The Salina Journal from Salina, Kansas on January 16, 1986 · Page 20
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The Salina Journal from Salina, Kansas · Page 20

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Salina, Kansas
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Thursday, January 16, 1986
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Page 20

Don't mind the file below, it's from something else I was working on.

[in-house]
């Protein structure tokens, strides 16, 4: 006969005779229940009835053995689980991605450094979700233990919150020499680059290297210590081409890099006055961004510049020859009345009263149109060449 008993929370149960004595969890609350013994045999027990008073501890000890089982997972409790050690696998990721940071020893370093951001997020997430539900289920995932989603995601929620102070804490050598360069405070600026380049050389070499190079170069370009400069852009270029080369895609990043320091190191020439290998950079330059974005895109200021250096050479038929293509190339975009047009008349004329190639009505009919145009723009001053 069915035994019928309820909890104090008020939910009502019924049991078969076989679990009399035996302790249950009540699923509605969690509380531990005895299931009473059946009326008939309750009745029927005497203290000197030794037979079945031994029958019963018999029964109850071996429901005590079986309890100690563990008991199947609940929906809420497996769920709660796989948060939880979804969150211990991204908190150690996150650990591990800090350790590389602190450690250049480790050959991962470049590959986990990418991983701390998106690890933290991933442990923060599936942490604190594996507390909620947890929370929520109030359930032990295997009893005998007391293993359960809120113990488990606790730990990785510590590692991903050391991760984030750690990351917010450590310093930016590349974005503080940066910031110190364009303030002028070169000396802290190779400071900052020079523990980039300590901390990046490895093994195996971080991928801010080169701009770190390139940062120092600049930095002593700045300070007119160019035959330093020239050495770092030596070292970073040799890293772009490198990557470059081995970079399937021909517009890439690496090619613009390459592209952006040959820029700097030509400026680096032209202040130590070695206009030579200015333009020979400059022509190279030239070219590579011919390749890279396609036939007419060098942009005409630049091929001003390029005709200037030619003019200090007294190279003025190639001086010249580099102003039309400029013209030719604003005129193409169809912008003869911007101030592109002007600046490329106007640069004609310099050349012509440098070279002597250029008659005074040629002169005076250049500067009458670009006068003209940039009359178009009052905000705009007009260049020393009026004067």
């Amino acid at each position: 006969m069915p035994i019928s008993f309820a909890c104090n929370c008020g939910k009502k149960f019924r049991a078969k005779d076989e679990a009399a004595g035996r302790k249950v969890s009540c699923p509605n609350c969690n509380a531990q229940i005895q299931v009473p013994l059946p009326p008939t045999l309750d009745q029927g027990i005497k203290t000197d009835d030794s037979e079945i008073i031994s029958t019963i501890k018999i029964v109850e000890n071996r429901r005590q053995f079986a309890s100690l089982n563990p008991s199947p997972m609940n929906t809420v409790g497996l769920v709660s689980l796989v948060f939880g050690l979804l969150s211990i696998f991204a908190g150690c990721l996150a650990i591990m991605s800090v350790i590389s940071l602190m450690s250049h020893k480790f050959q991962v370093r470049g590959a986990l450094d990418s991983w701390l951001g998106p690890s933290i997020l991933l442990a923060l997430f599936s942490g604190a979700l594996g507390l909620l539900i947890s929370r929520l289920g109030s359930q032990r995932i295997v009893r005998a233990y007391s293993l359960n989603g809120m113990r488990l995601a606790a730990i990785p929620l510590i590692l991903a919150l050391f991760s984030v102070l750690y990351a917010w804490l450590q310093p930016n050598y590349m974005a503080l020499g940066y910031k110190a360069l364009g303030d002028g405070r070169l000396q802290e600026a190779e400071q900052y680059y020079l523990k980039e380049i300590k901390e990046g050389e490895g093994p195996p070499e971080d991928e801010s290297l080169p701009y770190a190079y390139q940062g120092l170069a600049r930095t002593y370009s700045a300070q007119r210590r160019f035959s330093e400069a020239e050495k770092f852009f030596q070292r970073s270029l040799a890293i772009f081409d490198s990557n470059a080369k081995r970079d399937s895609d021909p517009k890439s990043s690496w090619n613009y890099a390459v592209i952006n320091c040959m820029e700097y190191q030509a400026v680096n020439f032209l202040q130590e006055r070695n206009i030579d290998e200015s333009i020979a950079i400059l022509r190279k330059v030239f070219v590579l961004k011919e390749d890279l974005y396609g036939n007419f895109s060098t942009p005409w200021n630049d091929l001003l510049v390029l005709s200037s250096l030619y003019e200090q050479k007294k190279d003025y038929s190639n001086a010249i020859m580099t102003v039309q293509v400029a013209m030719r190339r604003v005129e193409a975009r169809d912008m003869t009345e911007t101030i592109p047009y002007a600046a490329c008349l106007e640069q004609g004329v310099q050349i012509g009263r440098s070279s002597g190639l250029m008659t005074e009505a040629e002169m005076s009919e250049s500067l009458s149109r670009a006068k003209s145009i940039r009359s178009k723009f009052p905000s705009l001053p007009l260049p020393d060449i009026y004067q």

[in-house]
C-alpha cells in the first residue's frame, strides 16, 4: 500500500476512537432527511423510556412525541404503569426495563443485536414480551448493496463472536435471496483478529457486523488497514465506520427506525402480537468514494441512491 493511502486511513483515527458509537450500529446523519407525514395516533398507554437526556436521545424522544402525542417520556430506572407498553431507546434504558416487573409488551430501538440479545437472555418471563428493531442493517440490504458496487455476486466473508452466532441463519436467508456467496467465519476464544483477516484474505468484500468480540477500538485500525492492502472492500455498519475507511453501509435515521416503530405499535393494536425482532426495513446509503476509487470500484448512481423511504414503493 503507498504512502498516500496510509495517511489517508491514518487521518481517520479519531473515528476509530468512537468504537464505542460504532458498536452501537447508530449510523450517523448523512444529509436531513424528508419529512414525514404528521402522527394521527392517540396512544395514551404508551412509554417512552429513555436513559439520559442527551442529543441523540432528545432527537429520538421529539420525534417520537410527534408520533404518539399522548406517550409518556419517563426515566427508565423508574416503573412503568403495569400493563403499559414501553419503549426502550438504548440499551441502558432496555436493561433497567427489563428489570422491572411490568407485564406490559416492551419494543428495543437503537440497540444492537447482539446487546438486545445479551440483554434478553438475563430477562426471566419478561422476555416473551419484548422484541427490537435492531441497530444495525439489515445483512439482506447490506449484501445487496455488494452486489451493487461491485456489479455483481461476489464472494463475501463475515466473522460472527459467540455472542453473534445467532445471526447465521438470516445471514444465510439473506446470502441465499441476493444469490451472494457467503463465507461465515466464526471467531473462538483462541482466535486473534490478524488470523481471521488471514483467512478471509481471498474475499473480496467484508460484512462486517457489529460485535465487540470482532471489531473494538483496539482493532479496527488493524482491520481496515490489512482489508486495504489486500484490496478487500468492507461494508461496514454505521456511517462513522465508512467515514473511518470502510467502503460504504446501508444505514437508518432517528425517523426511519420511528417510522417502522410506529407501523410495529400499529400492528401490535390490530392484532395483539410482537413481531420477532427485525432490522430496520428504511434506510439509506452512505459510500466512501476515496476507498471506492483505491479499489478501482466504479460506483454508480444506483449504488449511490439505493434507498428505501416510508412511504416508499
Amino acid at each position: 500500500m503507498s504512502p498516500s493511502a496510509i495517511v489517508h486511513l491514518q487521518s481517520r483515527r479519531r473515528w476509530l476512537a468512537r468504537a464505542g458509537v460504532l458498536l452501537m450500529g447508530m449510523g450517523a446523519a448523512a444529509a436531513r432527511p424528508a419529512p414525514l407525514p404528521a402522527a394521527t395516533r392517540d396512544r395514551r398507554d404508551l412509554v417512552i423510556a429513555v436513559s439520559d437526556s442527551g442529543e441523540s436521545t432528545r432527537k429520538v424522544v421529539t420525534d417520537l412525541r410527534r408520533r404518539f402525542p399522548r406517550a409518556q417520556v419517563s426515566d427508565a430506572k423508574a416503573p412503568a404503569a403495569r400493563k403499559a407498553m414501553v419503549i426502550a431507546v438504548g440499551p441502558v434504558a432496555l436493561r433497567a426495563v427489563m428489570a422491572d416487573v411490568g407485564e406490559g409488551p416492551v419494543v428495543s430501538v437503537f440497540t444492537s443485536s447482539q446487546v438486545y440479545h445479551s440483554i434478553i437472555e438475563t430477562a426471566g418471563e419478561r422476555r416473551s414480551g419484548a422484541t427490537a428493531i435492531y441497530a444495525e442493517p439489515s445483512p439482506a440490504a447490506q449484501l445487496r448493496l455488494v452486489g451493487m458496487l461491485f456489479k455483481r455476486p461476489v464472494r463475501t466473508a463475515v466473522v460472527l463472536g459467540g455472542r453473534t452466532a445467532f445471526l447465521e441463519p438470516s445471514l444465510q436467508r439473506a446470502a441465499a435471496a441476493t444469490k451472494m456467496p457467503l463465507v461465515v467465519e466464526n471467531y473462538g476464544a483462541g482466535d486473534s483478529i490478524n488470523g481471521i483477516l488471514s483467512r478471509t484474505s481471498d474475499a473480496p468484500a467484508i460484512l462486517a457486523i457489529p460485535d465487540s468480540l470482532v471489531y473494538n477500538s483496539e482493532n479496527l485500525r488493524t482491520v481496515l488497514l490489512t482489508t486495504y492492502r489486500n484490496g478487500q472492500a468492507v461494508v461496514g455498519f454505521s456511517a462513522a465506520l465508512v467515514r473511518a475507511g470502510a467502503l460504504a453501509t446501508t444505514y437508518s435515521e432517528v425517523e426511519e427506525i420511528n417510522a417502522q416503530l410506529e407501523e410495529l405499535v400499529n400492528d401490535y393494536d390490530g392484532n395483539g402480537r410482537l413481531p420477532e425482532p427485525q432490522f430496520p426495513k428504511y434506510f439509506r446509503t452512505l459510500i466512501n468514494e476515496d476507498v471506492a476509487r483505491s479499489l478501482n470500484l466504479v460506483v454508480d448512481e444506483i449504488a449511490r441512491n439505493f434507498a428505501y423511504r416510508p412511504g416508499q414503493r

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Entertainment ••••iHHMHMMMMMI^B^HHMHiMHBMMMHlMM^ Briefly The Salina Journal Thursday, January 16,1986 Page 20 Duo-pianists announce program The program for the Marymount College Artist Series concert Saturday by duo-pianists Markham and Broadway has been announced. The concert will be presented at 8 p.m. in the Marymount Fine Arts Theatre. Selections will include "Variations on the St. Anthony Chorale, Op. 56b," by Brahms; "Sonata in D major, K.448," by Mozart; "LaValse," by Ravel; "Elegie" and "Mephisto Waltz No. I, 1 ' both by Liszt; and "Fantasy" on George Gershwin's "Porgy and Bess," by Percy Grainger. Tickets are $6 for the general public and $4 for students and senior citizens. They are on sale at the Marymount Fine Arts box office. Call 825-9898 or 825-2101, ext. 202, for ticket information. Vocal trio at Goodland, Oberlin GOODLAND — Riders in the Sky, a vocal trio, will present programs at7:30p.m. (MST) Jan. 25 at Goodland and2:30 p.m. Jan. 26 at Oberlin. Programs are in the Goodland High School auditorium and the Decatur Community High School auditorium Jan. 26. They are sponsored by the Western Plains Arts Association. The vocalists dress as cowboys and evoke images of the mythical West. They blend classic cowboy melodies with original compositions, and toss in a measure of comedy. The men have sung together since 1978. They have five albums, are hosts on the Nashville Network's "Tumbleweed Theater," have appeared in the movies "Sweet Dreams" and "Wild Horses," and are permanent members of the Grand Ole Opry. Tickets at the door are $6 for adults and $3 for students under age 18, or a WPAA season ticket. Also scheduled this spring are the Lindsborg Vocal Trio at Hoxie, Feb. 16; Chameleon Puppet Theatre at Sharon Springs and Quinter, March 2 and 3; Chuck Berg Band at St. Francis and Oakley, March 9 and 10; and the Montovani Orchestra at Colby, April 20, 51 Kansas Six finalists selected TOPEKA — Works by 51 Kansas artists have been selected as final entries in Kansas Six, the annual visual arts competition sponsored by the Kansas Arts Commission. The exhibition of paintings, drawings, sculptures and hand- processed prints will be displayed Feb. 2-23 at the Mulvane Art Center on the Washburn University campus in Topeka. The juror was Graham Beal, senior curator at the San Francisco Museum of Modern Art. He selected the finalists from more than 500 slides of works entered by 231 artists. Beal will view the final entries in Topeka and choose the winners, for which five artists will receive cash prizes totaling $2,050. The finalists include Kimberly Adam, Atwood; Alan Tollakson, Hays, and Nicholas Hill, Lindsborg. Artist school residencies available TOPEKA — Artists have until Feb. 1 to apply for residencies as Artists in Education in Kansas schools, colleges and other institutions for 1986. The Kansas AIE Program is administered by the Kansas Arts Commission in cooperation with the Kansas Department of Education. Funding is provided in part by the state and by the National Endowment for the Arts. Residencies may be for one week, one month, one semester or one year. Opportunities are available in the visual arts, folk arts, theatre, dance, creative writing, film/video, music and architecture. Institutions and communities interested in sponsoring an AIE residency must apply before March 1. More information and application forms for artists and sponsors are available from DiAnne Damro, AIE Coordinator, Kansas Arts Commission, 112 W. Sixth, Suite 401, Topeka, Kan. 66603-3872, or by calling 296-3335. Coming Sunday, February 2nd 1985 1986 SALINA LOOKING BACK... ...LOOKING AHEAD The SALINA JOURNAL takes a look at 1985 and the developments for 1986 Our annual PROGRESS EDITION Something old... Something Blowing out the birthday candle are (from left) Walter Matthau, George Burns, John Forsythe, Diahann Carroll and Ann Margret. George Burns at age 90 follows ritualistic routine LOS ANGELES (AP) — He strides through the polished glass doors of the Hillcrest Country Club like a man in a hurry. Only the slight slump in the shoulders gives any indication that George Burns is 90 years old. The comedian has been coming to lunch at Hillcrest, the center of the Los Angeles-Hollywood Jewish power structure and site of the 'famous Comedians' Round Table, for 52 years. His routine is ritualistic: a Spartan meal followed by two hours of bridge in the card room. "I'll have a cup of soup, piping hot — reach down to the bottom of the kettle," he tells the waiter. "Also a bagel, sliced three times and toasted." His daily Bloody Mary is already on the table. He reminisced about his career with frequent mentions of the late Gracie Allen, his partner and wife for 38 years. "The reason I'm doing well is the fact I had Gracie," he said. "A lot of Gracie rubbed off on me. I was a big talent but not on the stage. I knew entrances, I knew exits; I knew how to tell people how to do it, but I couldn't do it myself. I would think of it; Gracie was able to do it. That made us a good team. "Gracie didn't tell the joke to the audience. She explained the joke to me, like I was stupid, not her. When I would say, 'Why did you put pepper in the salt shaker and the salt in the pepper shaker?' she looked at me like I had two heads. She said: 'Because people always get mixed up, and now when they do, they're right.' " Part of the Burns legend is that he was a failure before teaming with Gracie Allen. "True," he said. "I was a flop in show business, but I enjoyed what I was doing. I thought I was a very successful flop. I remember when I was 14 or 15 I used to go to the Putnam Building (in New York) where all the agents were. I'd be there with my music, my cards, my cigar, waiting to have someone give me a job. Finally, the elevator boy said to me: 'Is the elevator the only place you play?' For 35 years George Burns and Gracie Allen were a hit in vaudeville, radio, movies and television. In that time, they adopted two children. Sandra, 51, teaches school in San Diego. Ronnie, 50, who appeared on his parents' TV show in the 1950s, sells boats in the Los Angeles area. In 1958, Gracie, who had never shared her husband's love of entertaining, retired. She died in 1964. Who was the greatest comedian? The immediate answer: "Charlie Chaplin." On religion: "My father was deeply religious, but he died when I was 7.... Yes, I think I'm a religious person but that's between God and myself. You notice I give Him top billing." On age: "When I was 78 and started with Irving (Fein, who had been Jack Benny's manager), he said, 'Don't tell your age." I don't believe that. Jack Benny said he was 39 and stingy while he was 80 and generous — that was his thing. I always believed in being my age and saying things that fit my mouth.'' On dying: "I'm booked into the Palladium for two weeks when I'm 100.1 couldn't afford.to die. I'd lose a fortune." Burns finished the soup and a bagel slice, and without glancing at his watch, he knew it was tune for his bridge game. Before leaving he mentioned he had bombed in many shows: "I died in Wilkes-Barre, Scranton, Altoona. I can't die again. I've done that bit." Friends help Burns observe 90th birthday BEVERLY HILLS, Calif. (AP) He's not quite 90, but comedian George Burns celebrated.his birthday ahead of time with a little help from his show business friends. Seated in a Wiishire Theatre box surrounded by a gaggle of glamour girls, Burns smiled broadly as a parade of celebrities praised him amid affectionate barbs during "The George Burns 90th Birthday Special," to be broadcast Friday night on CBS. "OK, so I'm 90, but I'm still here," he said at the show's climax. "After hearing all those compliments, I'm beginning to wonder.'' Jack Lemmon, Carol Channing, Milton Berle, Red Buttons, Bob Hope and Rich Little were among the stars represented by film clips. The onstage entertainers were Ann- Margret, Diahann Carroll, Billy Crystal, John Denver, Walter Matthau and emcee John Forsythe. Burns was introduced in a message from his former Beverly Hills neighbor, President Reagan. Reagan cited Burns' beginnings with the Peewee Quartet at the age of 7 and added: "Eighty-three years of sustained popularity — it's unheard of, especially in a business that makes politics seem secure." In his stand-up routine, Burns remarked: "People keep asking me when am I going to retire. Retire? I'm going to star in show business until I'm the only one left. I can't retire. Who would support my mother and father?" ****************** * Mid America Inn Restaurant .J {• "SUPER * J SUNDAY SPECIAL" J •fc 2 piece Fried Chicken Dinner, *" •¥ choice of potato, tossed salad, * roll and FREE SUNDAE * (Make your own). j *2.95 5p.m. 'till 10p.m. 1842 N. 9th Salina, KS Dr. Martin Luther King Jr.'s Holiday Salina Celebrates Thursday, January 16th at 7:30 p.m. Kevin Wilmott Will present A "One Man Show" On The Life Of Dr. Martin Luther King Jr., At Marymount College In The Ballroom. \ JLL SALINA WORKS! MOVIE RENTAL 99' TAPES 7 Days A Week 80% Of Our Stock I GOLD STAR TAPES $ 1" 7 Days A Week 20% of Our Stock DOWNTOWN NEWS. & BOOKS CARROLL'S BOOKSTORE ITHF BF*M\GTO> STATE BANK & THE BANK OF TESCOTT —WILL BE CLOSED- MONDAY, JANUARY 20 TO COMMEMORATE DR. MARTIN LUTHER KING JR.'S BIRTHDAY CELEBRATION Business Will Resume Tuesday, January 21 Marquee new. Coming Sunday, February 23rd Live in Salina Martin Luther King Celebration, one-man show with Kevin Willmott, Marymount College ballroom, 7:30 p.m. Salina movies A Nightmare on Elm Street-2 — Vogue, Rated R Black Moon Rising — Sunset Plaza Cinema, Rated R Jewel of the Nile - Mid-State Cinema, Rated PG Out of Africa — Sunset Plaza Cinema, Rated PG Rocky IV — Mid-State Cinema, Rated PG Spies Like Us — Fox Theater, Rated PG TV movies, specials 7:05 p.m. — The Sacketts, WTBS, Salina Cable Channel 13 Glenn Ford, Sam Elliott (1979). Based on novels by Louis L'Amour. Three brothers set out to make their fortunes in the post-Civil War West. (Part 2 of 2). 8 p.m. — Second Wind, Salina Cable Channel 7 Lindsay Wagner, James Naughton (1976). A man further alienates his family by jogging alone to think about the problems destroying his marriage. 9:05 p.m. — Blindfold, WTBS, Salina Cable Channel 13 Rock Hudson, Claudia Cardinale (1966). A psychiatrist becomes involved with international conflict when he treats a scientist sought by two opposing governments. MCA. buys records LOS ANGELES (AP) — MCA Inc. paid more than $1 million for a collection of records that include songs by rock 'n' roll legends Chuck Berry andBoDiddley. MCA's record company purchased the 25,000-master Chess Records collection from Sugarhill Records, an independent New Jersey label. MCA plans to put out a two-record set of previously unreleased Chuck Berry tracks this year. BEST PICTURE — DRAMA BEST DIRECTOR BEST ACTRESS — DRAMA BEST SUPPORTING ACTOR BEST SCREEN PLAY BEST ORIGINAL SCORE GOLDEN GLOBE NOMINATIONS BASED ON A TRUE STORY ROBERT MERYL REDFORD STREEP Our OF AFRICA TODAY AT (*4:45>€:15 MA TICKETS JO25 WV ONLY Z Music, fun and excitement with the reluctant Super-Hero and his friends. THE ADVENTURES OF THE Sunset I I \J821 W. Cnwtord 625-5893/ STARTS TOMORROW! SHOWN DAILY THRU SUNDAY AT TOMMY LEE JONES BLACK MOON rm I RISIHO LBlj 1986 Salina Journal S? Bridal ''' Edition If you want to be part of our special editions call the Advertising Department — 823-6363 PROGRESS deadline - January 21st, BRIDAL deadline - February 11 Tl iJaDfiiMi T 1 1 he Journal 11 Soft Flour Shell _. SPIES EKDSTO MI W LIKE US rMMMEU MICHAEL DOUGLAS ||AJ ENDS TOMITE SYLVESTER STALLONE ROCKY IV B A NIGHTMARE ON ELM STREET 2 (fnmmp^t FREDDY'S REVENGE Sale Now Thru Sun., Jan. 19th! TOCO JOHNS Fox \}tf S SlMI ft !!]•]!IV BEST PICTURE - DRAMA & BEST DRAMATIC ACTOR JON VOIQHT 8TARTS TOMORROW! HI